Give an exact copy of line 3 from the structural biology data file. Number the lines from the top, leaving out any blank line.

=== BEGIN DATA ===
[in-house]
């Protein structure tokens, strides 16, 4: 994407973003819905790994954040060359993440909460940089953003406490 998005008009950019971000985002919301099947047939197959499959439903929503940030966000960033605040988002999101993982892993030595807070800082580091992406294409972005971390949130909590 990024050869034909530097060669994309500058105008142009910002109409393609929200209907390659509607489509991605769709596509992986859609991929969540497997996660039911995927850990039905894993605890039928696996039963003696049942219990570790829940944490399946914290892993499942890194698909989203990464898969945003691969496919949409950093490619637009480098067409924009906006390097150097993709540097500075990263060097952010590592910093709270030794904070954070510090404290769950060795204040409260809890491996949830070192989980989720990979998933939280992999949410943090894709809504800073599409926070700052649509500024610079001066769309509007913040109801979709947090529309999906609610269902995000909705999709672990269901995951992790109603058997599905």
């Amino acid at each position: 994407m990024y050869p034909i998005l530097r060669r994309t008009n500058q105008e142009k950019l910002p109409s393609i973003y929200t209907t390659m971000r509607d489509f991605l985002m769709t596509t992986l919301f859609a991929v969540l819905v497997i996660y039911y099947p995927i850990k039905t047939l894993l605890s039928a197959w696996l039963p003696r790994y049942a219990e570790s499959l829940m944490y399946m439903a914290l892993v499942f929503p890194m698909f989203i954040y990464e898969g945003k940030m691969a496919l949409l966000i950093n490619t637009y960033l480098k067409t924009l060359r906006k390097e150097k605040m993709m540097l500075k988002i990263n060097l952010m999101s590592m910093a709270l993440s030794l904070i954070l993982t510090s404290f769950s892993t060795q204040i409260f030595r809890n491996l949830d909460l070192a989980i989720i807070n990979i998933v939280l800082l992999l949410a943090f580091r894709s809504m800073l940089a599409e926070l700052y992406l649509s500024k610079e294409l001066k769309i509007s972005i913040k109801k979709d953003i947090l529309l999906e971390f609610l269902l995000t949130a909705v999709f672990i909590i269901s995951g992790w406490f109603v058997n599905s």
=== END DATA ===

């Amino acid at each position: 994407m990024y050869p034909i998005l530097r060669r994309t008009n500058q105008e142009k950019l910002p109409s393609i973003y929200t209907t390659m971000r509607d489509f991605l985002m769709t596509t992986l919301f859609a991929v969540l819905v497997i996660y039911y099947p995927i850990k039905t047939l894993l605890s039928a197959w696996l039963p003696r790994y049942a219990e570790s499959l829940m944490y399946m439903a914290l892993v499942f929503p890194m698909f989203i954040y990464e898969g945003k940030m691969a496919l949409l966000i950093n490619t637009y960033l480098k067409t924009l060359r906006k390097e150097k605040m993709m540097l500075k988002i990263n060097l952010m999101s590592m910093a709270l993440s030794l904070i954070l993982t510090s404290f769950s892993t060795q204040i409260f030595r809890n491996l949830d909460l070192a989980i989720i807070n990979i998933v939280l800082l992999l949410a943090f580091r894709s809504m800073l940089a599409e926070l700052y992406l649509s500024k610079e294409l001066k769309i509007s972005i913040k109801k979709d953003i947090l529309l999906e971390f609610l269902l995000t949130a909705v999709f672990i909590i269901s995951g992790w406490f109603v058997n599905s």